The Mark

    Our messes may
    Mark us
    But they won’t
    They are ornaments of
    Trophies of His
    In a life that is fully
    A sign of
    Obedient courage
    When fear
    Forgetful faltering
    His Word is
    Companion and Guide
    Causing chaos
    To shine
    And grief
    To glow with a
    That can only be seen
    Unmeasured grace
    As it transforms
    The well measured
    Into a magnificent

    Love you!

    1. Amy Young June 10, 2017

      Kristi, I love reading your poetry and seeing your own resiliency through it! “A life that is fully lived” — yes, that’s it. If only messes and pain could be avoided, but that is not realistic :). For now. Some day! Some day.

  5. Amy Johnson June 10, 2017

    Glad for the article and especially the comments. Wonderfully supportive and insightful. Helps me on my healing journey which began in 2008 when I left the field in a traumatic way and have been resiliently trying to live in the “new normal” since then. I am so grateful to look back and reflect on how Jesus has held me up and helped me move forward. He has been my strength. I like that the original post links to one stating that good member care can help with resiliency. But that is not mentioned in the velvet ashes post. I fear that the idyll of “M as hero or uber-person” still gets perpetuated, with little or no emphasis on the Church’s own responsibility/role. The Church and Organization leadership should be like Jesus. In my case, the organization provided very good (if sometimes rigid) support and obviously cared deeply about everyone in the field. But I felt abandoned when I returned from the field. One leader even told me I might want to attend church outside of the denomination. I stuck with it. I’m not a victim. But the Church could have done better by me. Thank you for the post. It points us toward the One who gives us strength.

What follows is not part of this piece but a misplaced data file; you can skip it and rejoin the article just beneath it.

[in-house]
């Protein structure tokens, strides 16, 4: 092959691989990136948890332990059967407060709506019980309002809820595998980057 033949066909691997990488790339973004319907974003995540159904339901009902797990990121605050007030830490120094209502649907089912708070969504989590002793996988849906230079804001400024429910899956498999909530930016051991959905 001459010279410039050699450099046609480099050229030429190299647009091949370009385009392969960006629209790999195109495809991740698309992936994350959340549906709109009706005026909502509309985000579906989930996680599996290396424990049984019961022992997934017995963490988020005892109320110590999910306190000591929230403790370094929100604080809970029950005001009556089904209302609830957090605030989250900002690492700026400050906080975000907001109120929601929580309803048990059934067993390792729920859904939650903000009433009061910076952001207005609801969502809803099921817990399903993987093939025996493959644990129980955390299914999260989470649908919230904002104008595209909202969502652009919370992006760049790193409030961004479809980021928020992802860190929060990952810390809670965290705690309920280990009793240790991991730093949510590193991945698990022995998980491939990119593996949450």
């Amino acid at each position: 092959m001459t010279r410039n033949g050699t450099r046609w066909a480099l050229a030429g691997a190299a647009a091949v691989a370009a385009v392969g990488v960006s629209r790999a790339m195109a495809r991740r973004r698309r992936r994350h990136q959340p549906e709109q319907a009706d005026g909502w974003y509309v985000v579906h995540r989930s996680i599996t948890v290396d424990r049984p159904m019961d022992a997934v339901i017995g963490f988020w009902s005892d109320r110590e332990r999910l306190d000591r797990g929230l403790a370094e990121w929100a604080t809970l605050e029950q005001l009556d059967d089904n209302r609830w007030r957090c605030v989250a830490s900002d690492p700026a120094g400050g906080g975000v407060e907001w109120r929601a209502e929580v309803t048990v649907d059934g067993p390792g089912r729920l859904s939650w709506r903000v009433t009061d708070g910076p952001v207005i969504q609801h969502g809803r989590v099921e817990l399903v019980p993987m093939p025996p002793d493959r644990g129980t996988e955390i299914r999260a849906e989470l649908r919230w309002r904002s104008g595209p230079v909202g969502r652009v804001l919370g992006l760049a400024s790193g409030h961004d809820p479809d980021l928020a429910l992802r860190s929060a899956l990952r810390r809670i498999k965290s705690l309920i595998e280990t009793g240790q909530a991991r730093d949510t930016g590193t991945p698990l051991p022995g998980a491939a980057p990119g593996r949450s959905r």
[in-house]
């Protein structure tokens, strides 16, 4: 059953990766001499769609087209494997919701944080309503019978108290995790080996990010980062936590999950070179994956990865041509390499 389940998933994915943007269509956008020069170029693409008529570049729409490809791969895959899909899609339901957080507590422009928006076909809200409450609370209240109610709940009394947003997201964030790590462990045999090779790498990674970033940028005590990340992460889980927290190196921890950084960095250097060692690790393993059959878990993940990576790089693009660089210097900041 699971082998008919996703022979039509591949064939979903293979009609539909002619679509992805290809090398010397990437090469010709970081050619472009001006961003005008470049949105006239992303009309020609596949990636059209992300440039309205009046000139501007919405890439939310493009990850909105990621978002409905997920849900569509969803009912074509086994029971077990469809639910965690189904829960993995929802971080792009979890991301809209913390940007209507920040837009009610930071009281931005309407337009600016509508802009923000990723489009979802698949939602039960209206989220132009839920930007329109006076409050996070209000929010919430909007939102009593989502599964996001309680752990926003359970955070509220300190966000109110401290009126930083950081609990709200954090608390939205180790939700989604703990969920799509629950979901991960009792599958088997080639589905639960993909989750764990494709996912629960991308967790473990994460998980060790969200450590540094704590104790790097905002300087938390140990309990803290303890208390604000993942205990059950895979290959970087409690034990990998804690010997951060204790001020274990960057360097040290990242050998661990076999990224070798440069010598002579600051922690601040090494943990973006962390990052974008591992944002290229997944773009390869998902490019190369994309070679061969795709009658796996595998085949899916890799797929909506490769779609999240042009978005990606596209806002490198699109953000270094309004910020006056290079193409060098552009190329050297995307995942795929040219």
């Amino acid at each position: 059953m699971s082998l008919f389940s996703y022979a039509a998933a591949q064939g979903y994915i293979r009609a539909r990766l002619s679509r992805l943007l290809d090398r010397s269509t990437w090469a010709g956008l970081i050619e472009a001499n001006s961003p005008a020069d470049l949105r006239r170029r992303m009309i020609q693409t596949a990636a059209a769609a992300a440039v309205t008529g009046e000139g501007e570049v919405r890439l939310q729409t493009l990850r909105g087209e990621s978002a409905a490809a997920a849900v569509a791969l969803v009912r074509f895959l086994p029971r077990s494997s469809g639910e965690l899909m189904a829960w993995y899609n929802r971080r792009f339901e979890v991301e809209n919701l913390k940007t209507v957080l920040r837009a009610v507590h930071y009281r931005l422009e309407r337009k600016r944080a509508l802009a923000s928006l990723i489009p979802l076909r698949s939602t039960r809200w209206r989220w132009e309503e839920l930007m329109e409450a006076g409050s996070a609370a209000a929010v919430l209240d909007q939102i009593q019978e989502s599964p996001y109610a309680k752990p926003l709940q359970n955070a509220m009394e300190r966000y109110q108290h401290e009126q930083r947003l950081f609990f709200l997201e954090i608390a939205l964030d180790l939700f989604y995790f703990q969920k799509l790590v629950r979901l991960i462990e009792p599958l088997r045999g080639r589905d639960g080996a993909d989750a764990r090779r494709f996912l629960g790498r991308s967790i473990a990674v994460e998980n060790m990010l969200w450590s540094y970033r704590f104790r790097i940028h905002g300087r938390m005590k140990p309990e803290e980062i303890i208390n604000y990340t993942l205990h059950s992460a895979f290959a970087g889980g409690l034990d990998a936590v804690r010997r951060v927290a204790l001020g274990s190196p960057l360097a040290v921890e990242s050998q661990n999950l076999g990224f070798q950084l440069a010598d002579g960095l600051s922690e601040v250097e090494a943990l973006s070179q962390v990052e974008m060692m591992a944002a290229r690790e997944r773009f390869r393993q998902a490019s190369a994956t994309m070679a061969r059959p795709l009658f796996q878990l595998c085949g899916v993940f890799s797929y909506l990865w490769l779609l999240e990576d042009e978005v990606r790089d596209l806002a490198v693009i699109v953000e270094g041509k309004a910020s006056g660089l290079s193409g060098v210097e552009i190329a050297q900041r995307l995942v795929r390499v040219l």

1. Amy Young June 10, 2017

      Hello fellow Amy! You’re right that the M as hero gets perpetuated. We have written before about coming down off of the pedestal, even when people keep putting us up there. But it is a conversation that isn’t a once and done, that’s for sure! I’m sorry that you had a traumatic departure. Sadly, yours is a too common tale of a person feeling abandoned when they return from the field. I am thankful the comments have been helpful. Amy